People who eat more fruit and vegetables may have bigger brains, new research from the Netherlands suggests.
According to a new study, published in the medical journal Neurology, people who stuck to Dutch nutritional guidelines or ate a Meditteranean-style diet had a larger total brain volume.
The best diet, according to the researchers, consisted of vegetables, fruit, nuts, whole grains, dairy and fish, with a low intake of sugary drinks.
People with such a diet had, on average, brains that were 2ml larger than those who consumed an unhealthy diet with too many sugary drinks, according to researchers at Erasmus University Medical Center in Rotterdam.
The scientists noted that a brain volume reduction of 3.6ml is equivalent to one year of aging.
Study author Meike Vernooij said the link between better overall diet quality and larger total brain volume was not driven by one specific food group, but rather several food groups.
"There are many complex interactions that can occur across different food components and nutrients and according to our research, people who ate a combination of healthier foods had larger brain tissue volumes," she said.
"People with greater brain volume have been shown in other studies to have better cognitive abilities, so initiatives that help improve diet quality may be a good strategy to maintain thinking skills in older adults.
"More research is needed to confirm these results and to examine the pathways through which diet can affect the brain."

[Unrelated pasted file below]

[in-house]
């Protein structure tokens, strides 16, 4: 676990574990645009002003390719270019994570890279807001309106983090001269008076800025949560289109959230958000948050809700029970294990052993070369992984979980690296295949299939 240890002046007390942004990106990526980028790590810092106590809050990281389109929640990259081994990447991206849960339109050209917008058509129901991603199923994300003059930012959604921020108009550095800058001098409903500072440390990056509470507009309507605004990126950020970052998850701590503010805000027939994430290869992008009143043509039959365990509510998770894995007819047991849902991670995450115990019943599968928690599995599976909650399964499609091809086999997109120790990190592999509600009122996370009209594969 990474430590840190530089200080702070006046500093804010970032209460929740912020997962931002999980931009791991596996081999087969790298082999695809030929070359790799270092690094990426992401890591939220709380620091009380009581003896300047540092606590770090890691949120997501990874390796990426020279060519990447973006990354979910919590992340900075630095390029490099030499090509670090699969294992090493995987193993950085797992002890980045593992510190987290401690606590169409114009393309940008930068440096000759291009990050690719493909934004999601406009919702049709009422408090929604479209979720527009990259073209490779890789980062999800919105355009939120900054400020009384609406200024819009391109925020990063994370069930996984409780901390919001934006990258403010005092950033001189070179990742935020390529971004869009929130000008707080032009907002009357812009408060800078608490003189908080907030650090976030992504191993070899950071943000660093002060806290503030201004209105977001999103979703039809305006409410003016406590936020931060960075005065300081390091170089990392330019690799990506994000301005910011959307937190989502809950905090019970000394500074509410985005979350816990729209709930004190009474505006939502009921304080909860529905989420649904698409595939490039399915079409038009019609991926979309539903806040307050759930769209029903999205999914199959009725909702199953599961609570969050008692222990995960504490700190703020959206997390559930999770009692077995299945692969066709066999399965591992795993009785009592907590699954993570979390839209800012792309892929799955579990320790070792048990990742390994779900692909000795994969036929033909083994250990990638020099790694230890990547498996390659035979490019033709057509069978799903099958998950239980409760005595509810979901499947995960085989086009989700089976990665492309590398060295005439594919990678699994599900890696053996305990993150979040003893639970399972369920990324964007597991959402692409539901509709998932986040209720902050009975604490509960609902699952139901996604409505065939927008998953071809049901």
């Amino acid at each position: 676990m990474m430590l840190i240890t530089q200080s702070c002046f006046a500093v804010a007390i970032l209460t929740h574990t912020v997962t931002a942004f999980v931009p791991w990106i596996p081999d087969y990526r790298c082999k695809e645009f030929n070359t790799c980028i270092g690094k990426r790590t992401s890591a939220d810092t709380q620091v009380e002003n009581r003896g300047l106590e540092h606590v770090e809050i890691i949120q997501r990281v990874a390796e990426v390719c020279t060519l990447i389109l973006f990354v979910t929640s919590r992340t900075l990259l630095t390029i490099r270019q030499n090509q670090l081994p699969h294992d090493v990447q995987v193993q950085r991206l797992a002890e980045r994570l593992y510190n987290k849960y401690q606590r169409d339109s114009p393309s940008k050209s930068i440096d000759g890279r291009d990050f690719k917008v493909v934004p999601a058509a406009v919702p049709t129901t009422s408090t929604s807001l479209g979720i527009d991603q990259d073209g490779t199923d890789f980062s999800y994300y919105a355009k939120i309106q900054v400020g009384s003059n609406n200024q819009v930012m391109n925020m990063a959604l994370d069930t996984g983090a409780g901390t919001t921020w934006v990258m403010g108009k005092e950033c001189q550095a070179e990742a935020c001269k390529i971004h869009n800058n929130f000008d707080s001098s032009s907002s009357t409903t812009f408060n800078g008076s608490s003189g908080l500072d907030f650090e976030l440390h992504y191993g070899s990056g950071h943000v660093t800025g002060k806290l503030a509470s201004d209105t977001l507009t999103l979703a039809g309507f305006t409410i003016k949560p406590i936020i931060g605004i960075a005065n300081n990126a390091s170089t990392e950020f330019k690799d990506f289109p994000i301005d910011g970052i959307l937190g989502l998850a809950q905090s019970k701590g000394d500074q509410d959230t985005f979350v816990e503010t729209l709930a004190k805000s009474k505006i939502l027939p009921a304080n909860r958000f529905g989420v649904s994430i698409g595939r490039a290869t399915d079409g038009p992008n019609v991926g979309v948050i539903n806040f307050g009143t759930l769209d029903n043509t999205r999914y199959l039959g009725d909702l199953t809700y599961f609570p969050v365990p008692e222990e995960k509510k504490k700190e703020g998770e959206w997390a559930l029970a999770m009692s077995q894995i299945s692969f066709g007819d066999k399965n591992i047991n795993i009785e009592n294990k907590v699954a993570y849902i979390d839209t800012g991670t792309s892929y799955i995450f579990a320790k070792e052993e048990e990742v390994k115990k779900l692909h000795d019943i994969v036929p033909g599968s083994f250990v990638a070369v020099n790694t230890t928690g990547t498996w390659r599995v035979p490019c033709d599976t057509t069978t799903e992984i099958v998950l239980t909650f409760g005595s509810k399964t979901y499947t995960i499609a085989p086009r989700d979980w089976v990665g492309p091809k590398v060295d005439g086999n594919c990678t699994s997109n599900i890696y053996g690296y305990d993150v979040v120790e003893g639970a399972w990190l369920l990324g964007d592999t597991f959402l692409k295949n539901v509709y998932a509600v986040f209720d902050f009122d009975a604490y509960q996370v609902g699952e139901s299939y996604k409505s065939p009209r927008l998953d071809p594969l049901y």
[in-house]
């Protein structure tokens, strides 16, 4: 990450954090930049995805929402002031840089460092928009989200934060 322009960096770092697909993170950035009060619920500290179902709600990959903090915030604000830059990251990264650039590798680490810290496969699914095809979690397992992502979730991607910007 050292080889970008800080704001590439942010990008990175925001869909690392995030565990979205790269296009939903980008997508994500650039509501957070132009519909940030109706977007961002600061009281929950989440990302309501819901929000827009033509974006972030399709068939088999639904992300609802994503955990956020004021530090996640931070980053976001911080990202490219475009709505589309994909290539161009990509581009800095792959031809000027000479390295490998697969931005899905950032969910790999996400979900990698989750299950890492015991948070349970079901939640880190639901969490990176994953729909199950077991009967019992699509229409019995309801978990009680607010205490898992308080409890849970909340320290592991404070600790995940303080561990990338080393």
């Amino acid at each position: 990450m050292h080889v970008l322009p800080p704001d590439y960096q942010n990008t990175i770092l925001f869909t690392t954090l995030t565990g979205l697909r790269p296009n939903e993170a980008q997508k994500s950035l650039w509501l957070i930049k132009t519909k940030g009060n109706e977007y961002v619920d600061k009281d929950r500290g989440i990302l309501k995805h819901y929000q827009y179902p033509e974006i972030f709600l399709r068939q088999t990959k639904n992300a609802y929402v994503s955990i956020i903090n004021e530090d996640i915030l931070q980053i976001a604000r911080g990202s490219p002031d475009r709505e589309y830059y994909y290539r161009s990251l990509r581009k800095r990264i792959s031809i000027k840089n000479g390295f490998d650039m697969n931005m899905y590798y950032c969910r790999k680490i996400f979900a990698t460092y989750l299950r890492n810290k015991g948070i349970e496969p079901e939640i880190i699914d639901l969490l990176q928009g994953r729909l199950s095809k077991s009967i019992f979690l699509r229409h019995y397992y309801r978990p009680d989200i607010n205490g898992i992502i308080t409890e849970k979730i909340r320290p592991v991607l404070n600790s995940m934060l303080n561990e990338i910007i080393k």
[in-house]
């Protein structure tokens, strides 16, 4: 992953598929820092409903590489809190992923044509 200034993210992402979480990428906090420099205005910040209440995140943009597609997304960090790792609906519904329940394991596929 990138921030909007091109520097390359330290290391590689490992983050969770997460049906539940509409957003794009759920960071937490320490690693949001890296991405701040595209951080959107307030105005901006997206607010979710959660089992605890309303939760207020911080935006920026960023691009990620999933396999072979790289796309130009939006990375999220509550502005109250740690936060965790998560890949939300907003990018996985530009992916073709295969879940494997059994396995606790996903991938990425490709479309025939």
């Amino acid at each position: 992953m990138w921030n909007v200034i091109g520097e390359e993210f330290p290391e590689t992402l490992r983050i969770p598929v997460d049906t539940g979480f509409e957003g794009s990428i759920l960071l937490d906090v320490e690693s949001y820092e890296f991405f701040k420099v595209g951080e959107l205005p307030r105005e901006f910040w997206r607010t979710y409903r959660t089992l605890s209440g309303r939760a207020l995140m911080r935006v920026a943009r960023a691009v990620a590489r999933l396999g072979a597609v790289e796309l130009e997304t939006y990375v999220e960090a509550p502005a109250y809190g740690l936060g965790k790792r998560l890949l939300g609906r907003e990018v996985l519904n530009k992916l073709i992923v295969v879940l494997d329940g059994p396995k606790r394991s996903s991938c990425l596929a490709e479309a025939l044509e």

The study tested 4,213 people in the Netherlands with an average age of 66 who did not have dementia.
Participants completed a questionnaire asking how much they ate of nearly 400 items over the past month, and researchers ranked the quality of each person’s diet, according to Dutch dietary guidelines, with a score from zero to 14.
The average score recorded was seven.
Participants were then given brain scans using magnetic resonance imaging to determine their brain volume, the number of white matter lesions on their brain and any small brain bleeds.
The results did not suggest that diet was linked to white matter lesions or small brain bleeds, but, as mentioned, it does appear to influence brain volume.
Vernooij noted that because the study was a snapshot in time, it does not prove that a better diet results in a larger brain volume, but rather shows an association.
The study was also limited by the fact it was self-reported and may not be representative of populations outside the Netherlands, she added.